As Prime Minister Shinzo Abe slithers away from accountability for various scandals, let's consider some of his other sins. As one of Japan's longest-serving premiers he has left an indelible mark, but is he a transformative leader?

Yes, in terms of security policy and centralizing power in the prime minister's office, but not so much in terms of regional reconciliation, the economy, university education or gender bias. Abe injected some swagger into a nation reeling from the 2011 natural and nuclear disasters, and also raised hopes that the "lost decades" are over. In terms of identity politics and culture wars he chalked up significant successes for his reactionary base, but he has stoked the politics of intolerance, and by trying to rehabilitate Japan's wartime past, he has repeatedly shifted the spotlight away from Japan's impressive post-1945 achievements to the nation's most dishonorable era.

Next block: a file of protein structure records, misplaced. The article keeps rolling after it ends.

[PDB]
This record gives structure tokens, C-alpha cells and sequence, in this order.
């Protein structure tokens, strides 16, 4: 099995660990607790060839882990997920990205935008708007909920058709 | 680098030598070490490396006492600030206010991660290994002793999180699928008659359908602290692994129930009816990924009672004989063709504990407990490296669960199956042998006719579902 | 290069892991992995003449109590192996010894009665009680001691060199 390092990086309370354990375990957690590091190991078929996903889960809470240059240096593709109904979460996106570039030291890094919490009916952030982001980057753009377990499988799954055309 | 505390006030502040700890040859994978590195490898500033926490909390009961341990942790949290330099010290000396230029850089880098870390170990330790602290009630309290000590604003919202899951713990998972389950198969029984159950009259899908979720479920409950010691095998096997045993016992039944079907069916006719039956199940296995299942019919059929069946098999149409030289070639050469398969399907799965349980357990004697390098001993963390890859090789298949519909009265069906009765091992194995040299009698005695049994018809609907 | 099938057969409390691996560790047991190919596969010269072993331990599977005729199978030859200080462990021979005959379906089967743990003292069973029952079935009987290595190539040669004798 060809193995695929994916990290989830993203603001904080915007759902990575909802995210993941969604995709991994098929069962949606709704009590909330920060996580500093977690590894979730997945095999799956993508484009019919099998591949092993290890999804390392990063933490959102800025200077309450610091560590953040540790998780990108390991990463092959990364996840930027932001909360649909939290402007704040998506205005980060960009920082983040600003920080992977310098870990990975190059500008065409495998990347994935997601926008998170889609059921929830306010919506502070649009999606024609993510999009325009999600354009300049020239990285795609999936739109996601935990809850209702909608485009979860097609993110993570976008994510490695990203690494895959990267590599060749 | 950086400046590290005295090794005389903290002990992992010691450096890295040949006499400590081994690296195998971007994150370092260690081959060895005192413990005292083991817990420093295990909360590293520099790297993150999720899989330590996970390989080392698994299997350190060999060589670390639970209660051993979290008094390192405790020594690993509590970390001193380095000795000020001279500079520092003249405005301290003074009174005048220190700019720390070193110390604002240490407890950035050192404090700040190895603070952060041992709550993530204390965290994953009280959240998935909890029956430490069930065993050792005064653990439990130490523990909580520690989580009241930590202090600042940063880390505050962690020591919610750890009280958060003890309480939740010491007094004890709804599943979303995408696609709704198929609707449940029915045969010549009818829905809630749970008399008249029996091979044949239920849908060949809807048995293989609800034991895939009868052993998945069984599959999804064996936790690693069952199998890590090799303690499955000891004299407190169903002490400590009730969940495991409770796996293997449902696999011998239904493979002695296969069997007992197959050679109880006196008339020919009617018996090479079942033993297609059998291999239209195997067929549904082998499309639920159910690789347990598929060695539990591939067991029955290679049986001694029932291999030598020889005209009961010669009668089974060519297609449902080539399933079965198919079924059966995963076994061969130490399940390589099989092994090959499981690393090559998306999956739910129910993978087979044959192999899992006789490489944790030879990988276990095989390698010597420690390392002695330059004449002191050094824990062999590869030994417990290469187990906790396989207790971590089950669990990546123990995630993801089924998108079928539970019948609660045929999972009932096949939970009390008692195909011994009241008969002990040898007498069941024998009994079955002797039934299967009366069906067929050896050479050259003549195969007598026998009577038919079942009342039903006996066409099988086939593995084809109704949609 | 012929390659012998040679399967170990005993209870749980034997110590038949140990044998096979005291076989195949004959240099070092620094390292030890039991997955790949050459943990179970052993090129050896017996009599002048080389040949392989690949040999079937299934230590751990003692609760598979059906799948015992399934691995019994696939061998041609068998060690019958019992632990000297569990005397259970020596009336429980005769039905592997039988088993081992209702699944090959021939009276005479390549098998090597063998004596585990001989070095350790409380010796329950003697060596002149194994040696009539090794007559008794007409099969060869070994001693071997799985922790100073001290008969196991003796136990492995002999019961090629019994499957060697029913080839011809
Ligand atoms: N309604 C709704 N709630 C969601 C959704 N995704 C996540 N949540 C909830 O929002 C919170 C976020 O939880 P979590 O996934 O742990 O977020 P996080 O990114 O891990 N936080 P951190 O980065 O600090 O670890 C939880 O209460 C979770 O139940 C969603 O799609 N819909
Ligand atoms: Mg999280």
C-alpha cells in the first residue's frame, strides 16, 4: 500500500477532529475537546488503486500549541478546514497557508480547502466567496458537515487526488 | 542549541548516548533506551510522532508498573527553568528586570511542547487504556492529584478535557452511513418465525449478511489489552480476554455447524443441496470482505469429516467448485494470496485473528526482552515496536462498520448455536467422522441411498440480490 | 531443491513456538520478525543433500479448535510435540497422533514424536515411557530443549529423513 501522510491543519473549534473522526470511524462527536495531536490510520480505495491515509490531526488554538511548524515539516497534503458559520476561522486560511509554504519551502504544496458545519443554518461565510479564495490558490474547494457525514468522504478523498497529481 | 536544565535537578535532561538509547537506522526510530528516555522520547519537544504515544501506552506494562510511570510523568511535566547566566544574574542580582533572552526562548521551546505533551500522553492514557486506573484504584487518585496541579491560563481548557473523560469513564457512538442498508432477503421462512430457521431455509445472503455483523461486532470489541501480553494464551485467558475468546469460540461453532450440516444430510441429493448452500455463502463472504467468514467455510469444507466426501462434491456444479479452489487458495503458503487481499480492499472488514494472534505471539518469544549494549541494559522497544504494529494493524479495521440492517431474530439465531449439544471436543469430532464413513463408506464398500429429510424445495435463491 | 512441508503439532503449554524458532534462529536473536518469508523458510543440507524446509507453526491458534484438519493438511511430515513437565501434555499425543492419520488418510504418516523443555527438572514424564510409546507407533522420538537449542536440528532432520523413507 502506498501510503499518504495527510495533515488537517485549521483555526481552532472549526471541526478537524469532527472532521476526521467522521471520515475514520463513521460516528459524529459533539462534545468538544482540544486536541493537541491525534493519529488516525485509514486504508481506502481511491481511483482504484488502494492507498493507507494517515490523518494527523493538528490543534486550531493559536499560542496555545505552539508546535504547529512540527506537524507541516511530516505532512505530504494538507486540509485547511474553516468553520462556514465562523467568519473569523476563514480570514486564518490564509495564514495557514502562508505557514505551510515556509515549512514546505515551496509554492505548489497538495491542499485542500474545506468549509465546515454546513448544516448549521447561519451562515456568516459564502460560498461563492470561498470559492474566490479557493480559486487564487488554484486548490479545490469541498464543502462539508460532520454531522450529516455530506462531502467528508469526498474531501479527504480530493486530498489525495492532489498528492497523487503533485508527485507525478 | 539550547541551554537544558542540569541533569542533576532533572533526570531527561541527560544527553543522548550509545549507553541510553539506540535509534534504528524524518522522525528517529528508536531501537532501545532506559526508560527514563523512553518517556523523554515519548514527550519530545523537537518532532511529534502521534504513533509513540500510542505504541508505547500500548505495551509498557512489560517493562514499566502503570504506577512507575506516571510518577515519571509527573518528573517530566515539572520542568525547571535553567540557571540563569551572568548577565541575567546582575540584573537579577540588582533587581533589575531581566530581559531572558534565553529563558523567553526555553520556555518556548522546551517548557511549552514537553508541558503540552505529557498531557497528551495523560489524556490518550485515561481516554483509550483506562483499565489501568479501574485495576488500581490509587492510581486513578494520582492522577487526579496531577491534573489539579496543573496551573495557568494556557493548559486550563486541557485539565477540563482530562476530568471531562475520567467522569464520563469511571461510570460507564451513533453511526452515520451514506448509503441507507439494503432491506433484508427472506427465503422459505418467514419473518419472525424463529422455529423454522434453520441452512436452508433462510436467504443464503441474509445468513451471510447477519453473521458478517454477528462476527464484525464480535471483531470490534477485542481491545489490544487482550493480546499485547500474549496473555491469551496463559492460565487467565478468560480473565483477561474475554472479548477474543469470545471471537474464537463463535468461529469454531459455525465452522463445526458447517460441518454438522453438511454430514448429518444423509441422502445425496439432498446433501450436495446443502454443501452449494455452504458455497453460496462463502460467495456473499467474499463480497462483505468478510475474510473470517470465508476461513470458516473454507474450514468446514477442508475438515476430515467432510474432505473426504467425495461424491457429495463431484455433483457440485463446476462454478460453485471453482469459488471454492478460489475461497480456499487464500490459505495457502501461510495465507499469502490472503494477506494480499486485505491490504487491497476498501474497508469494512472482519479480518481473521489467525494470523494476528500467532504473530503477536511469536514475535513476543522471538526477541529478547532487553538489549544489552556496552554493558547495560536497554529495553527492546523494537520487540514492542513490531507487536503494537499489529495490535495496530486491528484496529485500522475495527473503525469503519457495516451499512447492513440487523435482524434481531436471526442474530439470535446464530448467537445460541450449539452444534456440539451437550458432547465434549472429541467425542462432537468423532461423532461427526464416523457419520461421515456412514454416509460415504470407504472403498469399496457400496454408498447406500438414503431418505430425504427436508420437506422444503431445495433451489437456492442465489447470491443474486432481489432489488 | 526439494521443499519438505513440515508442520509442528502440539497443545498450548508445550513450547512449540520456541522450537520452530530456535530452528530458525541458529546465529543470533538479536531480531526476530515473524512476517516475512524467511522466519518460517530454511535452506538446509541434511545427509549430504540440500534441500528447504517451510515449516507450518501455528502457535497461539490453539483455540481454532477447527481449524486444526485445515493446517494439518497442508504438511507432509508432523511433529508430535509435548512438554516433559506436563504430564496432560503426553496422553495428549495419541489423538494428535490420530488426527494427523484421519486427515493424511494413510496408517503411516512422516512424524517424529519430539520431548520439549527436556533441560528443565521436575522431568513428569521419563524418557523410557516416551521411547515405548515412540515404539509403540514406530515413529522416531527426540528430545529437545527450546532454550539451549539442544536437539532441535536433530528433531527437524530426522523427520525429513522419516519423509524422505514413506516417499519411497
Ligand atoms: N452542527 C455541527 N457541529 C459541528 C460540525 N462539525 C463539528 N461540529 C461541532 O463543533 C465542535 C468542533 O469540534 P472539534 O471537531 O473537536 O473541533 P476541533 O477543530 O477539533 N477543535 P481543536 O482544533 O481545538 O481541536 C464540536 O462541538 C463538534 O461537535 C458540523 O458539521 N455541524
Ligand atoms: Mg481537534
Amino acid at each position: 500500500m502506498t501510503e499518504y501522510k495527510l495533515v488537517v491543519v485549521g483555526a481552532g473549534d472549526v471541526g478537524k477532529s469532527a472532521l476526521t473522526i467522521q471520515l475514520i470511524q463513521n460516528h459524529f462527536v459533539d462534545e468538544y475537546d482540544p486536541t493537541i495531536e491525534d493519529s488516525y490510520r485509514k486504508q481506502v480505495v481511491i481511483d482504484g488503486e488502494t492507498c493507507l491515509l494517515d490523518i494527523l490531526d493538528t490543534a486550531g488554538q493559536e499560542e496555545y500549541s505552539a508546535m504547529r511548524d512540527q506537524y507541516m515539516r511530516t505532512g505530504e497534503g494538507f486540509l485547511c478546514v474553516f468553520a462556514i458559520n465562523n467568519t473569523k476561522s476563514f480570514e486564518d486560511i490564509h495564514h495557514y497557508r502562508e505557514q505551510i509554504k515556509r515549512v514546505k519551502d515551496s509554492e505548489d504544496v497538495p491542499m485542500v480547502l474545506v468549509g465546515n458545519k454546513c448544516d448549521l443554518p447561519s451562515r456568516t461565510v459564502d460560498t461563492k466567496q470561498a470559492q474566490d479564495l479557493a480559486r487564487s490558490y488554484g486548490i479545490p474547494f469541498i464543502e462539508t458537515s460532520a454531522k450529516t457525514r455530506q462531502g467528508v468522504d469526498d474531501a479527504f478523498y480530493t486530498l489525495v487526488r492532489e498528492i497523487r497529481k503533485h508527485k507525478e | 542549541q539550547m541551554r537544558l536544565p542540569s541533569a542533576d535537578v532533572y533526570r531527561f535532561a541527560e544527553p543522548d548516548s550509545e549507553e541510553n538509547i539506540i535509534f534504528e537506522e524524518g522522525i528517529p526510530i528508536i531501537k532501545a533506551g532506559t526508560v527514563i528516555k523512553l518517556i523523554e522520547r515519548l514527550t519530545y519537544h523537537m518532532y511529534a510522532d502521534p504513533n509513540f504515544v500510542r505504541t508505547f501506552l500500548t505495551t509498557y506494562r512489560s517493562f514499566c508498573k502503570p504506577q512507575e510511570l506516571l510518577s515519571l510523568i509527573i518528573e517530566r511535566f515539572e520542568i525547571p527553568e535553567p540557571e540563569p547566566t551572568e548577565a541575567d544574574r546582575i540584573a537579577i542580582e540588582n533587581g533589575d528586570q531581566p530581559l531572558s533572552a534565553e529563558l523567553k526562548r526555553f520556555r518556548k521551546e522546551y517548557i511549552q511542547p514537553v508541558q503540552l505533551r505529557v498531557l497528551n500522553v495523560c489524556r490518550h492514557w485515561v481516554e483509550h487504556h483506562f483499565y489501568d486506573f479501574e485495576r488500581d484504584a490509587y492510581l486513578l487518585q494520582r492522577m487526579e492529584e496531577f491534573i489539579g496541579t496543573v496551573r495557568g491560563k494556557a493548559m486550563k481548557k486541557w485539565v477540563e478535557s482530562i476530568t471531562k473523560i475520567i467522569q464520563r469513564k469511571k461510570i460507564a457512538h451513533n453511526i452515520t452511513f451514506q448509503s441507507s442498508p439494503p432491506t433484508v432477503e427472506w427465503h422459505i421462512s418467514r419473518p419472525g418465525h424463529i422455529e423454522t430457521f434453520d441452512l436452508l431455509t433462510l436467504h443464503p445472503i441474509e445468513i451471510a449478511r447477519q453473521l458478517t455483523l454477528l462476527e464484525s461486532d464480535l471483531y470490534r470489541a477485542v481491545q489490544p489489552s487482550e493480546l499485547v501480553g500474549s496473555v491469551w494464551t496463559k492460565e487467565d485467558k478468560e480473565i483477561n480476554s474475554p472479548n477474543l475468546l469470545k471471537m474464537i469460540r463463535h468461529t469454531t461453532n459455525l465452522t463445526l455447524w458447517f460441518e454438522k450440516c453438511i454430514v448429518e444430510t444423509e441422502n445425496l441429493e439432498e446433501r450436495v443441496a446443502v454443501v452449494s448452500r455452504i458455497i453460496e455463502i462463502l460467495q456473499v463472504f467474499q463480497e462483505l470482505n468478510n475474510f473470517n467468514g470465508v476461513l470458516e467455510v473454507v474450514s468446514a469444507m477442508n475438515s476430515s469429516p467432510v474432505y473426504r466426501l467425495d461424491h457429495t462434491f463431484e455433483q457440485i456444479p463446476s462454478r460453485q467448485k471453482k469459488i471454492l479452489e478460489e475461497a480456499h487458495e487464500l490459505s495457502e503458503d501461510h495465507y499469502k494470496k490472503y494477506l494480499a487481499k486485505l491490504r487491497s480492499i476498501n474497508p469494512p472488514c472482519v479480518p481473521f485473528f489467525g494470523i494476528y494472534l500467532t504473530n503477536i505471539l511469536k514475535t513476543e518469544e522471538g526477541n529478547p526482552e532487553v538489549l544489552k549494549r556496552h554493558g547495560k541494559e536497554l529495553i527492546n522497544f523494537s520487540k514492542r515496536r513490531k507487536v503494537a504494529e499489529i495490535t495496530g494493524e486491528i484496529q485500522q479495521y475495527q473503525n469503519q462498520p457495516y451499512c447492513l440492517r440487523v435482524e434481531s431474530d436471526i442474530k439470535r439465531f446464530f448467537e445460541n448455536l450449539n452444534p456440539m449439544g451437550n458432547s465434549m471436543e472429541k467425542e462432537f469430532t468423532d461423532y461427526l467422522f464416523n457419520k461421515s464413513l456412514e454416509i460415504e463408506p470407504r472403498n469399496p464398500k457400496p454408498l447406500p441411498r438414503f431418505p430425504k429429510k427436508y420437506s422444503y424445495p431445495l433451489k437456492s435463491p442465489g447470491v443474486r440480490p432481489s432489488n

While Abe's super-active diplomacy marks a departure from his predecessors, he did not chart new paths, mostly taking cues from Washington. The vision of transformation he conjured up during his first year in office has never been realized. Even so, unlike many of his predecessors, Abe will not be a forgettable figure, if only because he understood the theater of politics and orchestrated it quite effectively.